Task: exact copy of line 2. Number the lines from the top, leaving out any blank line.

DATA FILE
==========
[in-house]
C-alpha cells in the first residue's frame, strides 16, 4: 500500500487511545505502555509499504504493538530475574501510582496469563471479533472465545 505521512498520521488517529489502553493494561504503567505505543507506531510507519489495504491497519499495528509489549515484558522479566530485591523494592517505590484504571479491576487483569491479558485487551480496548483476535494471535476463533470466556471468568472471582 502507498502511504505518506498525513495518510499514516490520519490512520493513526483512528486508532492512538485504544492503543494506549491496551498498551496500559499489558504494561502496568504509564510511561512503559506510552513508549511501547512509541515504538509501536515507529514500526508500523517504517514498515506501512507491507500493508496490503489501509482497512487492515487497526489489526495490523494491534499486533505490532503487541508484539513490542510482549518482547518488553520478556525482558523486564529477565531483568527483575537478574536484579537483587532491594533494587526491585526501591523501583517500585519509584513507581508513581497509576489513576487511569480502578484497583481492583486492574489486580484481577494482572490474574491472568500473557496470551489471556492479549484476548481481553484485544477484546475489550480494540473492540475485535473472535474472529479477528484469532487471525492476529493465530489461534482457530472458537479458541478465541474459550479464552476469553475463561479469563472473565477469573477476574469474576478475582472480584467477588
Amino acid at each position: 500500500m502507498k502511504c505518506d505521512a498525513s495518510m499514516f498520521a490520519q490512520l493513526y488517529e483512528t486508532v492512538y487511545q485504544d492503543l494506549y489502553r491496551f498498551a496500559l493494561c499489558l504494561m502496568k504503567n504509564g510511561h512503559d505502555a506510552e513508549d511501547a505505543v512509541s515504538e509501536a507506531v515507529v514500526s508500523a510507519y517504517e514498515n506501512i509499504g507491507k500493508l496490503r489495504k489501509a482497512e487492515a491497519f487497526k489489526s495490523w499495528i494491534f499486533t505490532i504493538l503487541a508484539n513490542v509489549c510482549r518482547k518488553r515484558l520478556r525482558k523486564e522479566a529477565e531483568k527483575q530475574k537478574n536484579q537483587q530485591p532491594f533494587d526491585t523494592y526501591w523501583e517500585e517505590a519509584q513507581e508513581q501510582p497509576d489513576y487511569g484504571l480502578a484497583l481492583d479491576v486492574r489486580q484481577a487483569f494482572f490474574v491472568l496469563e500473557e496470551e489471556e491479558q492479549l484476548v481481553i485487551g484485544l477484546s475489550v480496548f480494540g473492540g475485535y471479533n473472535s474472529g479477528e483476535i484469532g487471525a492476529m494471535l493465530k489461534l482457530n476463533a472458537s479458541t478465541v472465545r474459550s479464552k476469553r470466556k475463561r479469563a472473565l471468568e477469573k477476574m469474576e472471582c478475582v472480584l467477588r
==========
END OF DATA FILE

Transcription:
C-alpha cells in the first residue's frame, strides 16, 4: 500500500487511545505502555509499504504493538530475574501510582496469563471479533472465545 505521512498520521488517529489502553493494561504503567505505543507506531510507519489495504491497519499495528509489549515484558522479566530485591523494592517505590484504571479491576487483569491479558485487551480496548483476535494471535476463533470466556471468568472471582 502507498502511504505518506498525513495518510499514516490520519490512520493513526483512528486508532492512538485504544492503543494506549491496551498498551496500559499489558504494561502496568504509564510511561512503559506510552513508549511501547512509541515504538509501536515507529514500526508500523517504517514498515506501512507491507500493508496490503489501509482497512487492515487497526489489526495490523494491534499486533505490532503487541508484539513490542510482549518482547518488553520478556525482558523486564529477565531483568527483575537478574536484579537483587532491594533494587526491585526501591523501583517500585519509584513507581508513581497509576489513576487511569480502578484497583481492583486492574489486580484481577494482572490474574491472568500473557496470551489471556492479549484476548481481553484485544477484546475489550480494540473492540475485535473472535474472529479477528484469532487471525492476529493465530489461534482457530472458537479458541478465541474459550479464552476469553475463561479469563472473565477469573477476574469474576478475582472480584467477588